The lack of data to track the progress of vaccinating transgender individuals has not been taken as a serious issue by the government“Despite being a faculty in the same medical college, there were mistakes made in the care given to me because of my gender identity. The shadow of the breast implants seen in my chest X-Ray was mistaken as pneumonia and I was given unnecessary antibiotics. No one asked me about my medical or surgical history related to transition.”– Aqsa Shaikh
Image: Getty Images
These are just some of the several challenges faced by transgender individuals while accessing health care in India. Now the Covid-19 pandemic has greatly exacerbated this inequality in access. And one of the pressing consequences we are seeing is challenges in Covid-19 vaccination.
As per the 2011 Census, there are 4,32,949 adults who identify as transgender individuals in India. Others estimate the number to be manifold higher. But when a question was posed by Dravida Munnetra Kazhagam (DMK) leader DM Kathir Anand in Lok Sabha in August on how many transgender individuals have been vaccinated so far, the government did not have a number to give as transgender individuals are not counted on the CoWin platform.
dashboard actually presents data under ‘male’, ‘female’ and ‘other’, with around three lakh doses administered to individuals who have marked their gender as ‘other’. However, this data is not representative of the number of transgender individuals who are vaccinated as not all transgender individuals would indicate ‘other’ as their gender. Transgender individuals who have medically transitioned often prefer to indicate their gender as male or female, depending on whether they are transmen or transwomen.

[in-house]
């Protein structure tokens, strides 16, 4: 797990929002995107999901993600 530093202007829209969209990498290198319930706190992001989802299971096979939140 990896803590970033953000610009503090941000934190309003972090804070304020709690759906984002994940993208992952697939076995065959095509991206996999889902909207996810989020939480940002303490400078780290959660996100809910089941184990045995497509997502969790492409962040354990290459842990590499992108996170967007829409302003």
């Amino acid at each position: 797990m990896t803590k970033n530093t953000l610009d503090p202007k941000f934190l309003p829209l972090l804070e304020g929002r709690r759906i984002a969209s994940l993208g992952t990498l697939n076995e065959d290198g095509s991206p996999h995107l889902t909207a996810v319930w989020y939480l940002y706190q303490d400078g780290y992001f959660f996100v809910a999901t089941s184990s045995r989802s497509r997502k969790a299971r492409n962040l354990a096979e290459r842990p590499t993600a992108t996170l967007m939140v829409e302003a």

The lack of data to track the progress in vaccinating transgender individuals has not been taken as a serious issue by the government. Government officials argue that since vaccination centres are not gender-segregated, there is no reason for transgender individuals to not get vaccinated
. But several people in the community have faced a lot of difficulty getting vaccinated, which is often viewed as vaccine ‘hesitancy’ at the individual level. Instead, this needs to be viewed against the backdrop of the systemic discrimination, historical marginalisation and negative experiences faced by transgender individuals in the health system.
Vaccination ‘hesitancy’ due to systemic issues
Several transgender individuals have had difficulty getting concerns around vaccination addressed. There are apprehensions about side-effects because a lot of transgender individuals are on hormone replacement therapy or are undergoing treatment for HIV or tuberculosis or gender-affirmation surgeries. Usually, when someone has a medical doubt, they consult a medical friend, visit a clinic to ask a doctor or access the internet. However, transgender individuals are at a huge disadvantage. It is unlikely they have friends who have graduated in medicine or nursing, they hesitate accessing a clinic or hospital due to past bad experiences, and are unlikely to find information on the internet due to lack of data on health issues related to transgender persons.
Systemic discrimination of transgender people have resulted in lower levels of education, lower income status, poor access to health and social isolation. When someone has had traumatic experiences, including abuse, every time they have visited a health facility, it is not an easy choice to visit a hospital. Lack of information on trans health issues is related to the lack of enough research on transgender health concerns.